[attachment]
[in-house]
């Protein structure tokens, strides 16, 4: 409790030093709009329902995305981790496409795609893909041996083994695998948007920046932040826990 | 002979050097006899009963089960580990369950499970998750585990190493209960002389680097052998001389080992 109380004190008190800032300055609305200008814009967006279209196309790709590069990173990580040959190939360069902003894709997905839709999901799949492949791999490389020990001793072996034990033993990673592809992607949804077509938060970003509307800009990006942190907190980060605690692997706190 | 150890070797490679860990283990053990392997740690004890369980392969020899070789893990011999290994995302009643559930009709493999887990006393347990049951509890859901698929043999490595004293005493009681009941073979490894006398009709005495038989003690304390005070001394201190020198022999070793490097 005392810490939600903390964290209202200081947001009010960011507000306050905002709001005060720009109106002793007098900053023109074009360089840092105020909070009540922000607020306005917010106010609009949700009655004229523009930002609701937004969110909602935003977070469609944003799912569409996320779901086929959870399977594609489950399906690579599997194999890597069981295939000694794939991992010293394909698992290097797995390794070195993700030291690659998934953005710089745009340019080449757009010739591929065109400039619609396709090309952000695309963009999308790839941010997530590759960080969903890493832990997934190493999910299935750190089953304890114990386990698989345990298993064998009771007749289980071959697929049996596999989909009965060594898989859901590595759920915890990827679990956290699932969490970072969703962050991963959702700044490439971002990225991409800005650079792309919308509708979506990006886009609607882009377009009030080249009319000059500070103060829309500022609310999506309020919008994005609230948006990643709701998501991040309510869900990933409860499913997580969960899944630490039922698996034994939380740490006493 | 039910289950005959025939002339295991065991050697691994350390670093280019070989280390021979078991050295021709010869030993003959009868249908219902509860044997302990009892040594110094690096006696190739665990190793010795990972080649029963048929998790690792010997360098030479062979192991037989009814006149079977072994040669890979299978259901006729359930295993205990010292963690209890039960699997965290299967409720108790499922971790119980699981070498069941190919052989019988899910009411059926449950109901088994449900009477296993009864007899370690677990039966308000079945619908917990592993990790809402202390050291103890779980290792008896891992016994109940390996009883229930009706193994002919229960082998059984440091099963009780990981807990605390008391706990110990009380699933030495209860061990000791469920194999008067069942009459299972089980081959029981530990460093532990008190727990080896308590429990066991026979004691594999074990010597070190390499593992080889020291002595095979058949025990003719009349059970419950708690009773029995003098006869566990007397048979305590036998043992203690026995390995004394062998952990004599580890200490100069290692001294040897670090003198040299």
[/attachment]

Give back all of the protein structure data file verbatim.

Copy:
[in-house]
């Protein structure tokens, strides 16, 4: 409790030093709009329902995305981790496409795609893909041996083994695998948007920046932040826990 | 002979050097006899009963089960580990369950499970998750585990190493209960002389680097052998001389080992 109380004190008190800032300055609305200008814009967006279209196309790709590069990173990580040959190939360069902003894709997905839709999901799949492949791999490389020990001793072996034990033993990673592809992607949804077509938060970003509307800009990006942190907190980060605690692997706190 | 150890070797490679860990283990053990392997740690004890369980392969020899070789893990011999290994995302009643559930009709493999887990006393347990049951509890859901698929043999490595004293005493009681009941073979490894006398009709005495038989003690304390005070001394201190020198022999070793490097 005392810490939600903390964290209202200081947001009010960011507000306050905002709001005060720009109106002793007098900053023109074009360089840092105020909070009540922000607020306005917010106010609009949700009655004229523009930002609701937004969110909602935003977070469609944003799912569409996320779901086929959870399977594609489950399906690579599997194999890597069981295939000694794939991992010293394909698992290097797995390794070195993700030291690659998934953005710089745009340019080449757009010739591929065109400039619609396709090309952000695309963009999308790839941010997530590759960080969903890493832990997934190493999910299935750190089953304890114990386990698989345990298993064998009771007749289980071959697929049996596999989909009965060594898989859901590595759920915890990827679990956290699932969490970072969703962050991963959702700044490439971002990225991409800005650079792309919308509708979506990006886009609607882009377009009030080249009319000059500070103060829309500022609310999506309020919008994005609230948006990643709701998501991040309510869900990933409860499913997580969960899944630490039922698996034994939380740490006493 | 039910289950005959025939002339295991065991050697691994350390670093280019070989280390021979078991050295021709010869030993003959009868249908219902509860044997302990009892040594110094690096006696190739665990190793010795990972080649029963048929998790690792010997360098030479062979192991037989009814006149079977072994040669890979299978259901006729359930295993205990010292963690209890039960699997965290299967409720108790499922971790119980699981070498069941190919052989019988899910009411059926449950109901088994449900009477296993009864007899370690677990039966308000079945619908917990592993990790809402202390050291103890779980290792008896891992016994109940390996009883229930009706193994002919229960082998059984440091099963009780990981807990605390008391706990110990009380699933030495209860061990000791469920194999008067069942009459299972089980081959029981530990460093532990008190727990080896308590429990066991026979004691594999074990010597070190390499593992080889020291002595095979058949025990003719009349059970419950708690009773029995003098006869566990007397048979305590036998043992203690026995390995004394062998952990004599580890200490100069290692001294040897670090003198040299």